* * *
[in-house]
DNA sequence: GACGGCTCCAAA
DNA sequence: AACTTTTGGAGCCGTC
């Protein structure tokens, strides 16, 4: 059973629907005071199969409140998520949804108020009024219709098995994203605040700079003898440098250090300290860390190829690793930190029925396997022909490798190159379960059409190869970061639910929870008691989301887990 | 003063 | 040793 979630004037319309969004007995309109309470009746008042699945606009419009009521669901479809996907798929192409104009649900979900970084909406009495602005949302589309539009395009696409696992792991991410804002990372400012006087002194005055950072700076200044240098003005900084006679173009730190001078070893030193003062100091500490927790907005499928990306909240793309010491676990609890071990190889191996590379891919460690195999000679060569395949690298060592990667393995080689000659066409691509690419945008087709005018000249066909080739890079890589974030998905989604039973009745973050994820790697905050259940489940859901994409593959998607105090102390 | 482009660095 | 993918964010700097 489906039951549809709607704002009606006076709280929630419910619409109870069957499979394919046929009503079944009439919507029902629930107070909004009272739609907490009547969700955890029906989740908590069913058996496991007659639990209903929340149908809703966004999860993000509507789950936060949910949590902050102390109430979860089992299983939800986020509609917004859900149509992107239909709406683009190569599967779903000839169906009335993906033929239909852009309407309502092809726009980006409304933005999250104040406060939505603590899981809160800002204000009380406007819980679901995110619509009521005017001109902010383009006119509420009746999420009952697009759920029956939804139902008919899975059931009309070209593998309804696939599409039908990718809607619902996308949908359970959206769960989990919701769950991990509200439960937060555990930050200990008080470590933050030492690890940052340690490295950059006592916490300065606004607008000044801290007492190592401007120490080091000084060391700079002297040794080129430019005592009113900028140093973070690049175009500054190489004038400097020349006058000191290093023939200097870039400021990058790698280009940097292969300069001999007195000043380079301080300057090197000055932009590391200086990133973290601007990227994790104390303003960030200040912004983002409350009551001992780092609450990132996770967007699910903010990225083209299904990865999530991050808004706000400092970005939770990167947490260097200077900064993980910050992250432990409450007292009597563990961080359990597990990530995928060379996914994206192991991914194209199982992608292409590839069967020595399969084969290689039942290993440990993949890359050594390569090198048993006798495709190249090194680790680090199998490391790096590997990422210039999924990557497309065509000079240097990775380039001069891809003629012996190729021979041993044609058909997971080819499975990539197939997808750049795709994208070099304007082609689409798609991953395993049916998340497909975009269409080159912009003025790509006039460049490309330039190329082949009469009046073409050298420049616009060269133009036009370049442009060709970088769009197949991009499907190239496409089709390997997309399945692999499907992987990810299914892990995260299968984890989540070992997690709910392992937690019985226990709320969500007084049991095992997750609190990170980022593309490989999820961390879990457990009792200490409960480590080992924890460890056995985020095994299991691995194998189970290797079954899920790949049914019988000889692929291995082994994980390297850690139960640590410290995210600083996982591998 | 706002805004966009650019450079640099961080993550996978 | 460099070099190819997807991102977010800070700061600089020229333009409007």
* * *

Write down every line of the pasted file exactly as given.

[in-house]
DNA sequence: GACGGCTCCAAA
DNA sequence: AACTTTTGGAGCCGTC
């Protein structure tokens, strides 16, 4: 059973629907005071199969409140998520949804108020009024219709098995994203605040700079003898440098250090300290860390190829690793930190029925396997022909490798190159379960059409190869970061639910929870008691989301887990 | 003063 | 040793 979630004037319309969004007995309109309470009746008042699945606009419009009521669901479809996907798929192409104009649900979900970084909406009495602005949302589309539009395009696409696992792991991410804002990372400012006087002194005055950072700076200044240098003005900084006679173009730190001078070893030193003062100091500490927790907005499928990306909240793309010491676990609890071990190889191996590379891919460690195999000679060569395949690298060592990667393995080689000659066409691509690419945008087709005018000249066909080739890079890589974030998905989604039973009745973050994820790697905050259940489940859901994409593959998607105090102390 | 482009660095 | 993918964010700097 489906039951549809709607704002009606006076709280929630419910619409109870069957499979394919046929009503079944009439919507029902629930107070909004009272739609907490009547969700955890029906989740908590069913058996496991007659639990209903929340149908809703966004999860993000509507789950936060949910949590902050102390109430979860089992299983939800986020509609917004859900149509992107239909709406683009190569599967779903000839169906009335993906033929239909852009309407309502092809726009980006409304933005999250104040406060939505603590899981809160800002204000009380406007819980679901995110619509009521005017001109902010383009006119509420009746999420009952697009759920029956939804139902008919899975059931009309070209593998309804696939599409039908990718809607619902996308949908359970959206769960989990919701769950991990509200439960937060555990930050200990008080470590933050030492690890940052340690490295950059006592916490300065606004607008000044801290007492190592401007120490080091000084060391700079002297040794080129430019005592009113900028140093973070690049175009500054190489004038400097020349006058000191290093023939200097870039400021990058790698280009940097292969300069001999007195000043380079301080300057090197000055932009590391200086990133973290601007990227994790104390303003960030200040912004983002409350009551001992780092609450990132996770967007699910903010990225083209299904990865999530991050808004706000400092970005939770990167947490260097200077900064993980910050992250432990409450007292009597563990961080359990597990990530995928060379996914994206192991991914194209199982992608292409590839069967020595399969084969290689039942290993440990993949890359050594390569090198048993006798495709190249090194680790680090199998490391790096590997990422210039999924990557497309065509000079240097990775380039001069891809003629012996190729021979041993044609058909997971080819499975990539197939997808750049795709994208070099304007082609689409798609991953395993049916998340497909975009269409080159912009003025790509006039460049490309330039190329082949009469009046073409050298420049616009060269133009036009370049442009060709970088769009197949991009499907190239496409089709390997997309399945692999499907992987990810299914892990995260299968984890989540070992997690709910392992937690019985226990709320969500007084049991095992997750609190990170980022593309490989999820961390879990457990009792200490409960480590080992924890460890056995985020095994299991691995194998189970290797079954899920790949049914019988000889692929291995082994994980390297850690139960640590410290995210600083996982591998 | 706002805004966009650019450079640099961080993550996978 | 460099070099190819997807991102977010800070700061600089020229333009409007």